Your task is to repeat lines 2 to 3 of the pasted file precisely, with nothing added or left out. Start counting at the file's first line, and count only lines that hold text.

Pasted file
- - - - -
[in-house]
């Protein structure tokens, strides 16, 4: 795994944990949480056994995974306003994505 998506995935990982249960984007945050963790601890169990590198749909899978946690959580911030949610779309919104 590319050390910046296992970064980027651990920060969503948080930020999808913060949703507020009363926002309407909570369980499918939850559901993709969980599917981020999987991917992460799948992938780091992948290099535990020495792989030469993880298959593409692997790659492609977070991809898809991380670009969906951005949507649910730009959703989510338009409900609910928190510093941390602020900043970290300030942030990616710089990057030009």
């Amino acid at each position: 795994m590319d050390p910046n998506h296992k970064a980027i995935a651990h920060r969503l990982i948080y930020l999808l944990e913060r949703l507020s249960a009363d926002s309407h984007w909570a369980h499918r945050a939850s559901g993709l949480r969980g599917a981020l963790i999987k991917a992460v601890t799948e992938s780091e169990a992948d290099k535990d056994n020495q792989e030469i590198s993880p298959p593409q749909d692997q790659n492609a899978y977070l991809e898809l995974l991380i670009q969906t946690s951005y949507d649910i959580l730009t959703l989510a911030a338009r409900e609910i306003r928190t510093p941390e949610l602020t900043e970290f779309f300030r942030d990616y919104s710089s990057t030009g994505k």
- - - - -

């Protein structure tokens, strides 16, 4: 795994944990949480056994995974306003994505 998506995935990982249960984007945050963790601890169990590198749909899978946690959580911030949610779309919104 590319050390910046296992970064980027651990920060969503948080930020999808913060949703507020009363926002309407909570369980499918939850559901993709969980599917981020999987991917992460799948992938780091992948290099535990020495792989030469993880298959593409692997790659492609977070991809898809991380670009969906951005949507649910730009959703989510338009409900609910928190510093941390602020900043970290300030942030990616710089990057030009």
């Amino acid at each position: 795994m590319d050390p910046n998506h296992k970064a980027i995935a651990h920060r969503l990982i948080y930020l999808l944990e913060r949703l507020s249960a009363d926002s309407h984007w909570a369980h499918r945050a939850s559901g993709l949480r969980g599917a981020l963790i999987k991917a992460v601890t799948e992938s780091e169990a992948d290099k535990d056994n020495q792989e030469i590198s993880p298959p593409q749909d692997q790659n492609a899978y977070l991809e898809l995974l991380i670009q969906t946690s951005y949507d649910i959580l730009t959703l989510a911030a338009r409900e609910i306003r928190t510093p941390e949610l602020t900043e970290f779309f300030r942030d990616y919104s710089s990057t030009g994505k």